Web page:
If you've followed this series this far, I thank you for your patience and hope you'll find something of interest in today's post. I plan to do one final post after this, a collection of practical exercises to help improve your command of tone. If you are tuning-in to this series for the first time, this post will make sense on its own, but I would recommend checking out the preceding ones in order to get the most out of it.
Recipes of tone
I turn my attention now to providing some examples, in order to show what ‘recipes’ of tone are available. The images are taken from my own practice; however I should add that the history of photography is brimming with examples from numerous different schools. We might think of Bill Brandt and the English School, the endless greys of Paul Strand’s Palladium prints, or the rich and varied tones of Group f/64.
Wide tonal range
My first example is of a long tonal range, running from pure black, through a range of differentiated greys, and finally to very light grey, nearly white. This image is representative of what is often the default advice given to photographers, namely to ensure that their images contain multiple areas of distinct tone that can please the eye. The histogram looks like this:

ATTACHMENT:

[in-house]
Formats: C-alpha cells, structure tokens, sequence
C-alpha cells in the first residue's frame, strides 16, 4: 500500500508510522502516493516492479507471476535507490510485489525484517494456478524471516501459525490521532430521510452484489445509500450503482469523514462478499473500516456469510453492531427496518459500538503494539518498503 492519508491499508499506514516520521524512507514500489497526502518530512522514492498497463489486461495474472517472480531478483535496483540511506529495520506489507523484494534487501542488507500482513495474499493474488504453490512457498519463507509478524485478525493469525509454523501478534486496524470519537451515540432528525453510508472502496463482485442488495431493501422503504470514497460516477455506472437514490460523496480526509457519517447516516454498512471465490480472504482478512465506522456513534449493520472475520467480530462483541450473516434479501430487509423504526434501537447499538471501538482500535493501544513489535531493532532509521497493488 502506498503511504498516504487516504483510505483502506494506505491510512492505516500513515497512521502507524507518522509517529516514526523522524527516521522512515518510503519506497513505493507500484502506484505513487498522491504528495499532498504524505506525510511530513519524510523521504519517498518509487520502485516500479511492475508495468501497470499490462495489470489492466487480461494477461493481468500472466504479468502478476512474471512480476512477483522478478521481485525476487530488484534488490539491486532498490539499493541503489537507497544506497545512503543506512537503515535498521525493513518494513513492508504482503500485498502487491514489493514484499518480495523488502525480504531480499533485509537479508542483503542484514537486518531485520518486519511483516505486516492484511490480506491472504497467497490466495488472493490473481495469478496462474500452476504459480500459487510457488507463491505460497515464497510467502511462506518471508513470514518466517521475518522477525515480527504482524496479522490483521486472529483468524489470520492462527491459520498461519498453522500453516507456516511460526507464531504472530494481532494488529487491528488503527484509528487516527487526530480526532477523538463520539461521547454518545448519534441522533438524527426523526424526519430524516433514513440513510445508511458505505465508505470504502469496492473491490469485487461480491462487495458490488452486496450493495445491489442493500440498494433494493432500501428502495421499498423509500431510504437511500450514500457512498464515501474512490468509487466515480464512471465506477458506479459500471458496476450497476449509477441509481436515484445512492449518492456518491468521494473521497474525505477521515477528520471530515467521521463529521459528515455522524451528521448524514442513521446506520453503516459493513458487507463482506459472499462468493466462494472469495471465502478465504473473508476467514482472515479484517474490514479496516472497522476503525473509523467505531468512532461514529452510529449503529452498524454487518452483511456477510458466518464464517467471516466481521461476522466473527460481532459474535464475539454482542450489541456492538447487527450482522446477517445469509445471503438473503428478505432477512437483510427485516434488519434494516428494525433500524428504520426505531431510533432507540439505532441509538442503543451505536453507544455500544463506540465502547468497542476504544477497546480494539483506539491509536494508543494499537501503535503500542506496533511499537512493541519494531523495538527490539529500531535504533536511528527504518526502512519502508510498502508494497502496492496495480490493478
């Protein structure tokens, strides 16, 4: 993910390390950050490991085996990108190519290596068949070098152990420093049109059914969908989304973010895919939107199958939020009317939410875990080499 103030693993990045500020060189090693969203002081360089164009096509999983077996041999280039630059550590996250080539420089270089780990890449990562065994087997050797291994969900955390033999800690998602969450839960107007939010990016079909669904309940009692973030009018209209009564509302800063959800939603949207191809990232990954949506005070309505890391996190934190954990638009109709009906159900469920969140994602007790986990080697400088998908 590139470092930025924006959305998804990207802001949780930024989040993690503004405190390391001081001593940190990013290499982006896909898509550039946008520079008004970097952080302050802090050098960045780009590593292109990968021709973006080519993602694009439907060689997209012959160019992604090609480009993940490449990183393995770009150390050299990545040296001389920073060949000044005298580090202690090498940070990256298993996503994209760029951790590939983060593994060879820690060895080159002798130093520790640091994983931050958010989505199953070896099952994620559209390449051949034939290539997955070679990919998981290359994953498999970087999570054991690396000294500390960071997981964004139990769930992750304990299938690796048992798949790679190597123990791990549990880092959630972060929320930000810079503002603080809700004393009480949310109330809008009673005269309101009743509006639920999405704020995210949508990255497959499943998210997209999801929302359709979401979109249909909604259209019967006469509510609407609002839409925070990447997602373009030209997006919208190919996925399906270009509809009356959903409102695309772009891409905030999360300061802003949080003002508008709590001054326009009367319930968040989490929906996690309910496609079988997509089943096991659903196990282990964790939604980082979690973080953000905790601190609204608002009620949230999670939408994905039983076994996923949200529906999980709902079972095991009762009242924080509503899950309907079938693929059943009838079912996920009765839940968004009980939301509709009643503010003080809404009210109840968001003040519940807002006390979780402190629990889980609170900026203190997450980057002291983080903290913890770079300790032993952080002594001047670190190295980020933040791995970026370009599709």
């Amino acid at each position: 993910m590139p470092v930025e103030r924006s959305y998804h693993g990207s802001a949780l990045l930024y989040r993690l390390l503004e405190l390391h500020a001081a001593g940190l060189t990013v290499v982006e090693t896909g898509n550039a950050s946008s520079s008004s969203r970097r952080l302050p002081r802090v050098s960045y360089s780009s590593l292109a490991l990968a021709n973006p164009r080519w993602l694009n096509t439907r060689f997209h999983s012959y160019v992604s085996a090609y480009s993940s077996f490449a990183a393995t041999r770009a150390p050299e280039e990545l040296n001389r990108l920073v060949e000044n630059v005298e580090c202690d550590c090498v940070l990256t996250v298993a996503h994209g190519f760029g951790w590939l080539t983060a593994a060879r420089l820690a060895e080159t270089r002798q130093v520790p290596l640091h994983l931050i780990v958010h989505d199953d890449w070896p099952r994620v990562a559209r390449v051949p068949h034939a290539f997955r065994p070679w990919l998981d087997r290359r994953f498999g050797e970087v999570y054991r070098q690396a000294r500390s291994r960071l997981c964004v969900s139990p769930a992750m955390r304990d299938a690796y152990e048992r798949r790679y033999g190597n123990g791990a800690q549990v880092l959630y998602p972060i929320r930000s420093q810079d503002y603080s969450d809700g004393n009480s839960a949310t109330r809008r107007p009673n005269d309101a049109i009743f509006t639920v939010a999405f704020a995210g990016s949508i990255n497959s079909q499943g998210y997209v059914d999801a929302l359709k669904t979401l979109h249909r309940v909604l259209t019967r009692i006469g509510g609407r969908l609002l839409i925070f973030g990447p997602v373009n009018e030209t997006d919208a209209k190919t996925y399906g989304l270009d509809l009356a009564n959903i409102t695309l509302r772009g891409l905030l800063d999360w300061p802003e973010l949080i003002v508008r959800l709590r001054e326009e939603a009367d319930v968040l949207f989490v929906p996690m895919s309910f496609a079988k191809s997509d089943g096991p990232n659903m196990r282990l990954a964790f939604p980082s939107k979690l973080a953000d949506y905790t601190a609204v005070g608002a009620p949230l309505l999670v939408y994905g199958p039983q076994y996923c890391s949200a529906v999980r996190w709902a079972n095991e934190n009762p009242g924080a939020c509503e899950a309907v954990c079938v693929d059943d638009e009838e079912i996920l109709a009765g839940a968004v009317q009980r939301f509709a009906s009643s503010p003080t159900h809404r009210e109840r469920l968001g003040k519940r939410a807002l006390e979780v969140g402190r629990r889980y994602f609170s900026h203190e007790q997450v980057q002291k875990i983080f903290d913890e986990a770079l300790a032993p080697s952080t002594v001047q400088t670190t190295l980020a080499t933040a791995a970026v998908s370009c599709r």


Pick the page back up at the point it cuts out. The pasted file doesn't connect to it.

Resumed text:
A histogram is a graph showing the distribution of tones. The horizontal axis represents the different tones available, running from pure black on the left to pure white on the right. The vertical axis represents the quantity of pixels in the image it maps, so that the peaks indicate dominant tones. The benefit of a histogram is that it helps you to visualise tonal distribution without being fooled by the image itself. This particular histogram broadly backs up what I said about wide-ranging tone, but you will see that there is more to the story. More accurately, the peak on the left shows the image to be rich in shadow tones; on the right we see a smaller, but also significant, group of light tones. The histogram ‘crashes’ with the left hand side, showing that pure blacks are present, but is still a little way off white on the right. The lightest tones are therefore ‘nearly white’. We might therefore speak of an image that has a goodly tonal range in shadow areas and in the very light greys through the arch.
Pale tone with dark elements
The tonal approach or strategy in this image is to have a largely light image with a smattering of punctuating dark tones. The eye is therefore drawn to the darker areas, which in this case helps to support the inferred narrative.
The gentle light greys of the background provide some substance, but because they fall within a certain portion of the histogram they don’t compete with the main protagonists. They contain subtle modulations of tone (and indeed there are some crisp near white points too) rather than being an undifferentiated mass of a single grey. They don’t interfere, but they are not flat and lifeless. The histogram looks like this: